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Only infinite options

From The Christian Science Journal - March 27, 2012

It seems all too often we are told that we have limited options—limited income, limited choices, or limited possibilities for our lives. It can seem, too, that the older we get, the greater the limitations we face. 

This reminds me of a conversation I had with a dear friend many years ago. She was very discouraged over some personal issues. Things became so desperate that she saw no hope or resolution to her problems. She described her prospects as things either staying the same (which were really bad), getting worse (which seemed likely), or taking legal action and in the process almost certainly losing everything that was important to her. 

I told her that God had ways to help that perhaps she had not thought of, and that prayer would reveal those ways. Being engulfed in the challenge, she disagreed with me and refused to believe things could get better. But they did get better in ways she had not realized could happen. 

The fact that, through prayer, God reveals possibilities that we have not yet discovered has been very useful to me. I’ve seen what looked like dismal career, relationship, and financial choices either expand to other more favorable options, or sometimes to one clear, beautiful way forward that restored harmony and brought progress.

In my own life, there was a time when our family income felt very limited. I was concerned how my wife and I would be able to pay the mortgage payments on our first house and still have enough left over for other expenses. It was clear through prayer that more receptivity to God was needed. Within months a new opportunity was presented that had previously been discarded as a viable option—one that expanded my career as well as our income.

As I’ve given further thought to this, I’ve begun to realize that the nature of God—being all-powerful, all-knowing, and ever present—could never provide something less than a perfect, loving resolution. How could an all-good God ever settle for something less than all good? How could infinite Mind, the source of all wisdom and intelligence, not come up with the perfect answer for each one of us?

Embracing the "perception of infinite possibilities" is a powerful, healing stance. It's a realization that income, purpose, and relationships are truly all God-given.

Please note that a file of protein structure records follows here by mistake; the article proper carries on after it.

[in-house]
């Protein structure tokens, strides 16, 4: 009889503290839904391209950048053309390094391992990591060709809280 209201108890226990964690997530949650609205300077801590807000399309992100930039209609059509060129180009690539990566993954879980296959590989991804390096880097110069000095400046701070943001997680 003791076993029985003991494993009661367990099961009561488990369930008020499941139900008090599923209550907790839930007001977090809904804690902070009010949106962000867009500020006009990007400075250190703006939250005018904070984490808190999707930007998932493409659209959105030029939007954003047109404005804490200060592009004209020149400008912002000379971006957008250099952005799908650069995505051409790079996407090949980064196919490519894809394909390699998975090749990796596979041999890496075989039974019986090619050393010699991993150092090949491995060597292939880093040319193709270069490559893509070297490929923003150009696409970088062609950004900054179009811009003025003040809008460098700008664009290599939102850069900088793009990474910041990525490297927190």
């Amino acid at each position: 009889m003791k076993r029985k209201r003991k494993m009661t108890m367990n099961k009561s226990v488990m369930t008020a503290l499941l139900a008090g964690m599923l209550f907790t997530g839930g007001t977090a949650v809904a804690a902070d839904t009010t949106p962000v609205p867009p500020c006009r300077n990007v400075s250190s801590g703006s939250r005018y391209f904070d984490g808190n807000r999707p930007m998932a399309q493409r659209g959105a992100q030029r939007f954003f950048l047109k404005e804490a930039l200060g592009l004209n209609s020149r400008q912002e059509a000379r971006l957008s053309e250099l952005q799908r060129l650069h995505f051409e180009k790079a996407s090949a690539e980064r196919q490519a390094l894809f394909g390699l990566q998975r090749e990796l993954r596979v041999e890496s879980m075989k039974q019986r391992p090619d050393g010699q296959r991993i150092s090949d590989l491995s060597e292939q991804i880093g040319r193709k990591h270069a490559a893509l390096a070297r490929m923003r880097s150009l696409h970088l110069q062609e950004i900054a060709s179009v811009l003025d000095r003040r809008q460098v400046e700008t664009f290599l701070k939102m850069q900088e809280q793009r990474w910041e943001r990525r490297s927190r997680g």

One day it hit me that God never works in multiple choice answers. We are the ones who do that. We often look out over our problems and think our only possibilities are “A,” “B,” “C,” or, “none of the above.” For instance: “I have only so much money coming in every month, and it’s not enough.” “My life doesn’t have much of a purpose anymore.” “I don’t have many friends or the friends I want.” “My best days are behind me.” That’s how a mortal perspective on life can look, and it’s terribly depressing!

Thank God that’s not how He works! In prayer, when we affirm divine Love’s constant care and eternal wisdom, we realize how we each individually reflect that wisdom—bringing new options and possibilities to thought we never saw before. Those possibilities were always there, but hidden by what we might call limited material-sense thinking. 

Believing in a material, or mortal, cause and effect is always limiting. As Science and Health with Key to the Scriptures by Mary Baker Eddy states: “A false sense of life, substance, and mind hides the divine possibilities, and conceals scientific demonstration” (pp. 325–326). But spiritual reasoning assigns all cause to God, who is infinite, unconditional Love. Starting with God is a whole lot more uplifting than a limited mortal perspective.

Mrs. Eddy wrote about Jesus’ resurrection as being a kind of resurrection for his disciples. It was a huge shift in their perspective, one that enabled them to heal as Jesus did. Regarding this resurrection, she wrote: “It helped them to raise themselves and others from spiritual dulness and blind belief in God into the perception of infinite possibilities” (Science and Health, p. 34).

Before the resurrection, the disciples had been doubtful, fearful, and not all that effective in their prayers for others. But after the resurrection, they lost their mortal perspective with its fears and doubts, increased their faith and understanding, and were known as healers. Isn’t this uplift what we need, too?

Embracing the “perception of infinite possibilities” is a powerful, healing stance. It’s a realization that income, purpose, and relationships are truly all God-given. Divine gifts come in amazing ways. The New Testament promises, “Every good gift and every perfect gift is from above, and cometh down from the Father of lights, with whom is no variableness, neither shadow of turning” (James 1:17). And Mrs. Eddy wrote: “Love is impartial and universal in its adaptation and bestowals” (Science and Health, p. 13). 

When we make this perspective our foundation, we have every reason to expect that God’s gifts of love will be perfectly adapted to our situation no matter how desperate, chronic, or limited it has seemed. This “impartial and universal” divine Love knows that your best days are not in the past, but right in front of you!

Phil Davis is a Christian Science practitioner and teacher from the Chicago, Illinois, area.

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